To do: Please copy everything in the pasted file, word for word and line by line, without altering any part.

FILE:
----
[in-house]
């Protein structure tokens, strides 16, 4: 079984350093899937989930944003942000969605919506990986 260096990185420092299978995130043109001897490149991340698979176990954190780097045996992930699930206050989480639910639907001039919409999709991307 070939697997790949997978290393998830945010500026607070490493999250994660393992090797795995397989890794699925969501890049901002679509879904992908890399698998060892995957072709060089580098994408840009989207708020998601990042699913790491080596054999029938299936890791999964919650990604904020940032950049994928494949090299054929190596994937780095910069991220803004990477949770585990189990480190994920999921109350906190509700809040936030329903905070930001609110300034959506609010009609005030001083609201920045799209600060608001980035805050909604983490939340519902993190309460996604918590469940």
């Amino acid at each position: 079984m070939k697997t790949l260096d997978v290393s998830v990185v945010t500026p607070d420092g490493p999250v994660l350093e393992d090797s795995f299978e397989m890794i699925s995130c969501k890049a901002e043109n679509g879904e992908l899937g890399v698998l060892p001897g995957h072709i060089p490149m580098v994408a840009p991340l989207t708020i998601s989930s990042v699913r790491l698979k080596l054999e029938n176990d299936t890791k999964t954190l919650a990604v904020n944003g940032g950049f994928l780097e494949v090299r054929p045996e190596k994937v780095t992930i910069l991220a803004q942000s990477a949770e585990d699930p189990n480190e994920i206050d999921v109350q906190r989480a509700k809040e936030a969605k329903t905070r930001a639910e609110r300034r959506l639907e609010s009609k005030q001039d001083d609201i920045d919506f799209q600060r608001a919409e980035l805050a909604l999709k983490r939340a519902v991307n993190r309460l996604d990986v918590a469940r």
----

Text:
[in-house]
């Protein structure tokens, strides 16, 4: 079984350093899937989930944003942000969605919506990986 260096990185420092299978995130043109001897490149991340698979176990954190780097045996992930699930206050989480639910639907001039919409999709991307 070939697997790949997978290393998830945010500026607070490493999250994660393992090797795995397989890794699925969501890049901002679509879904992908890399698998060892995957072709060089580098994408840009989207708020998601990042699913790491080596054999029938299936890791999964919650990604904020940032950049994928494949090299054929190596994937780095910069991220803004990477949770585990189990480190994920999921109350906190509700809040936030329903905070930001609110300034959506609010009609005030001083609201920045799209600060608001980035805050909604983490939340519902993190309460996604918590469940």
């Amino acid at each position: 079984m070939k697997t790949l260096d997978v290393s998830v990185v945010t500026p607070d420092g490493p999250v994660l350093e393992d090797s795995f299978e397989m890794i699925s995130c969501k890049a901002e043109n679509g879904e992908l899937g890399v698998l060892p001897g995957h072709i060089p490149m580098v994408a840009p991340l989207t708020i998601s989930s990042v699913r790491l698979k080596l054999e029938n176990d299936t890791k999964t954190l919650a990604v904020n944003g940032g950049f994928l780097e494949v090299r054929p045996e190596k994937v780095t992930i910069l991220a803004q942000s990477a949770e585990d699930p189990n480190e994920i206050d999921v109350q906190r989480a509700k809040e936030a969605k329903t905070r930001a639910e609110r300034r959506l639907e609010s009609k005030q001039d001083d609201i920045d919506f799209q600060r608001a919409e980035l805050a909604l999709k983490r939340a519902v991307n993190r309460l996604d990986v918590a469940r």